Nobody saw the alleged attack, and there were no surveillance cameras trained on the parking lot. Further, Golden’s face was not swollen or cut and Hibbs’ hands showed no evidence that he’d punched anything.

Golden maintains he was punched and that his shirt had blood on it, also claiming that he suffered “concussion symptoms.”

Golden declined to press charges, and both Hibbs and Dull maintain nothing happened.

Per Ryan Lavner, FSGA executive director Jim Demick said that Golden “didn’t want to play anymore.”

“Regrettably, the golf course was very playable and Jeff understood that he needed to resume the match. I think he was just ready to go,” adding police “found absolutely no evidence of an assault.”

What do you make of this, GolfWRX members? The scales of justice don’t seem to be tipped in Mr. Golden’s favor, do they?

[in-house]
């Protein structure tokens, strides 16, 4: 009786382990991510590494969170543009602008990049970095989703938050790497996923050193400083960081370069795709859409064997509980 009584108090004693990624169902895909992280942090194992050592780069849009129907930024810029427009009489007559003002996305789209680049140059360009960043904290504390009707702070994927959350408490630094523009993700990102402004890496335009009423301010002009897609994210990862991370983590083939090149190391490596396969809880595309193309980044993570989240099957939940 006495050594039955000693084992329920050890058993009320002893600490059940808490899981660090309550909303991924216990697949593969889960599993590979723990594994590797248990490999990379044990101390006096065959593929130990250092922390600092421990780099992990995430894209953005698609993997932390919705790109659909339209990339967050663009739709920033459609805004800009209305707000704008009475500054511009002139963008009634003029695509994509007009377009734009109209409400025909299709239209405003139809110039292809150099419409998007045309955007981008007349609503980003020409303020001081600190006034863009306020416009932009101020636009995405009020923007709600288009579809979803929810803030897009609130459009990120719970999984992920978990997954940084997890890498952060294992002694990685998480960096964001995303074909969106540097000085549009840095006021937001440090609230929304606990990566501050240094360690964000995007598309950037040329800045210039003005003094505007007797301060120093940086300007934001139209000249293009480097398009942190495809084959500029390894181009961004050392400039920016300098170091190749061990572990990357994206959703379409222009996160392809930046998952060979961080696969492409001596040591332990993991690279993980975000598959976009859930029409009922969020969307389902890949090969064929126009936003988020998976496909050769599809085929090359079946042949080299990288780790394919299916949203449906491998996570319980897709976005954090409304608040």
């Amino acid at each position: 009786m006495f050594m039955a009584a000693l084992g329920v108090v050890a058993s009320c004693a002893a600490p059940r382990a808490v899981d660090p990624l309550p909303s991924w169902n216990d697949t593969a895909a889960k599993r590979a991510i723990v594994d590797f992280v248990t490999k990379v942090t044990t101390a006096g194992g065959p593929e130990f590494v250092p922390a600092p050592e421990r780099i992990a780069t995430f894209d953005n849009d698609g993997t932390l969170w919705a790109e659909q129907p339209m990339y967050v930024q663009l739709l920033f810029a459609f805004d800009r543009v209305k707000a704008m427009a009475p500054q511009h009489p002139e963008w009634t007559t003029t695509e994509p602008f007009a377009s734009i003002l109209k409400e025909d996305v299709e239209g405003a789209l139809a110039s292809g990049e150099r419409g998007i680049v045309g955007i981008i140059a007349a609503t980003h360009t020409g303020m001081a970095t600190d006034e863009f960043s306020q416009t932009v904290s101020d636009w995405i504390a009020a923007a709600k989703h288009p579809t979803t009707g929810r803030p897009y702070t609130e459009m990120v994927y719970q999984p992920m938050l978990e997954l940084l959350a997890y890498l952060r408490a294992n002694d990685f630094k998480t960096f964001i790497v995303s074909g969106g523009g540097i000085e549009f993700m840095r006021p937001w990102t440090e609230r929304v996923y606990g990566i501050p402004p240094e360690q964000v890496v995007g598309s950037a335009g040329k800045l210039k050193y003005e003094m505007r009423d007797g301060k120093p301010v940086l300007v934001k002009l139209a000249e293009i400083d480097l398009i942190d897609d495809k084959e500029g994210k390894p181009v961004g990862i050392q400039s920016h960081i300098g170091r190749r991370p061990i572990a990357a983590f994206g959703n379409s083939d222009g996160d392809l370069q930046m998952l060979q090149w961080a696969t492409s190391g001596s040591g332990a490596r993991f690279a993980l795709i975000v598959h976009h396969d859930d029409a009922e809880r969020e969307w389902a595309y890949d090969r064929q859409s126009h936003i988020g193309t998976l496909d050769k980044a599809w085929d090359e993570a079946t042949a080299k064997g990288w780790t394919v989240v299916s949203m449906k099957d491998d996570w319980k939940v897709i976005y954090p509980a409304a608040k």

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19th Hole

Ricky Barnes DQd at the Byron Nelson

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Ricky Barnes took a trip to Dairy Queen at the AT&T Byron Nelson. Barnes was disqualified following his second round 1-over 72. He signed for a three at the par-4 sixth hole, when in fact he had made a par.

Ultimately, he won’t rue his impromptu trip to get a Blizzard: Barnes was 3 over and was in no danger of making the cut.

Because this is the world we live in, Barnes apparently found out about the DQ via LuckyTrout Golf Pool on Twitter.

Of course, no scorecard error will ever top “What a stupid I am,” Roberto De Vicenzo signing for 66 when he shot 65, handing the green jacket to Bob Goalby at the 1968 Masters. Such an unfortunate legacy for a man who won hundreds of tournaments around the world.